In an interview with the Russian daily Meduza (18 May), the politician described the position of the Dream of Georgia as a truly pitiful kneeling gesture against the Kremlin.

While Tbilisi could not make up its mind on sanctions, an American diplomat and former US representative to NATO Kurt Volker pointed out in an interview with the Georgian portal Palitranews that the country had lost its status as a leader of reforms and had been taken over by Ukraine. Georgia is now seen as a country that has moved away from democracy.

Devil is in the details.

On 21 June, a member of the feminist group Pussy Riot Olga Borisova was not allowed to enter Georgia without any explanation, even though she considers Tbilisi her home and has an apartment there. Olga Borisova and the other members of Pussy Riot have protested many times against the aggression in Ukraine, and have been detained and fined many times for those protests…

Why?

About real or perceived influence of Moscow. On 13 July, Prime Minister Irakli Garibashvili announced that the government had concluded negotiations to become a shareholder of the company Borjomi Georgia.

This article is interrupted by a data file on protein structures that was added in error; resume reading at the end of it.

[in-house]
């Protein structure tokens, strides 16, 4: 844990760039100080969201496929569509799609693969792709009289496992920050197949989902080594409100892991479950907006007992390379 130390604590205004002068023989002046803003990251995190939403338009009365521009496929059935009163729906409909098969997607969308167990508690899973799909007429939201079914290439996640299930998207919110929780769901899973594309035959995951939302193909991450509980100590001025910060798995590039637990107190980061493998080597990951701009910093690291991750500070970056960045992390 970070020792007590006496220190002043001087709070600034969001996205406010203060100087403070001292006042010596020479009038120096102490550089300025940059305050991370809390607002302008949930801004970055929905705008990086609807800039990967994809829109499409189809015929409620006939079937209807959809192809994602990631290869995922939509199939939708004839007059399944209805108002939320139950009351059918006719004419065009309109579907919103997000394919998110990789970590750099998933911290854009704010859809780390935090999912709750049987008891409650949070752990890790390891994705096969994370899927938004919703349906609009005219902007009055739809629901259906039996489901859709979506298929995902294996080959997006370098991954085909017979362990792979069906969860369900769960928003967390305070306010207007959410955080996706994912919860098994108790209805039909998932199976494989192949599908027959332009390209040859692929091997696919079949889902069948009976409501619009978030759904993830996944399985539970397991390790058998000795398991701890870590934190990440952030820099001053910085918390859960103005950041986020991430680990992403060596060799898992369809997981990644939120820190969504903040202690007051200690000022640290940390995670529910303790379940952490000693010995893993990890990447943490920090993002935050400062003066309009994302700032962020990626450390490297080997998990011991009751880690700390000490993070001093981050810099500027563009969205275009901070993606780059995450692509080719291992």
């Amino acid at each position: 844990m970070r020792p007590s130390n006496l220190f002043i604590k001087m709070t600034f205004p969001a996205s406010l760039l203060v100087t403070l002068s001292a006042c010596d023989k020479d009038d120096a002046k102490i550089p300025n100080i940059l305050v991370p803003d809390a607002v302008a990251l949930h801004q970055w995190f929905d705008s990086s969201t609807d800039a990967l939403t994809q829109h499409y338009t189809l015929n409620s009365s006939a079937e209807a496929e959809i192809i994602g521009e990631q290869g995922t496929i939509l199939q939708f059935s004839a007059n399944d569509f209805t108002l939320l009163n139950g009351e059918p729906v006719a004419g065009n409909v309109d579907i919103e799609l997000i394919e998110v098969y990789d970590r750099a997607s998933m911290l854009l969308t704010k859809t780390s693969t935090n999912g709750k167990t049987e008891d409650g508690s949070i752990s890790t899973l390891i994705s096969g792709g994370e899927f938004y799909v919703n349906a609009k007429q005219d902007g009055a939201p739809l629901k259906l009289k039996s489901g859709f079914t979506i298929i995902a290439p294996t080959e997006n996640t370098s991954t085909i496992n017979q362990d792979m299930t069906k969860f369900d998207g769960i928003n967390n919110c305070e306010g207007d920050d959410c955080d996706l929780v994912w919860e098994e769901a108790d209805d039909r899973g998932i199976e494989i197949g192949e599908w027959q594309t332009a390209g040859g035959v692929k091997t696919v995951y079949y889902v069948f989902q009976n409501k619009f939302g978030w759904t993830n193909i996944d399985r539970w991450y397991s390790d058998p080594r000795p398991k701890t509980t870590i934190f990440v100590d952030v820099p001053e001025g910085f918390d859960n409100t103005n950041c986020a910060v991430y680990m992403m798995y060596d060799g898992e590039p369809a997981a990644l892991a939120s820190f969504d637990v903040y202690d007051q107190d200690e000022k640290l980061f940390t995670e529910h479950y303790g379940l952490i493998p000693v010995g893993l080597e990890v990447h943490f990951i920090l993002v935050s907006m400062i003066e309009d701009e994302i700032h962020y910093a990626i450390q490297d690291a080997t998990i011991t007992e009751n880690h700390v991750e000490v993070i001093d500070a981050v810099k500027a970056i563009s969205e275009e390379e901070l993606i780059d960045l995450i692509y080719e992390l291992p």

Mineral water with a unique composition is both the pride of Georgia and one of the country’s symbols and trademarks. On 29 April, operations of Borjomi Georgia were paralysed due to financial problems after its founder, the Russian business oligarch Mikhail Fridman, came under Western sanctions over aggression of Russia in Ukraine.

It can also be seen as an allegory of the geopolitical status of Georgia, when the country’s symbol, though not directly, ended up suffering from sanctions imposed on Russia.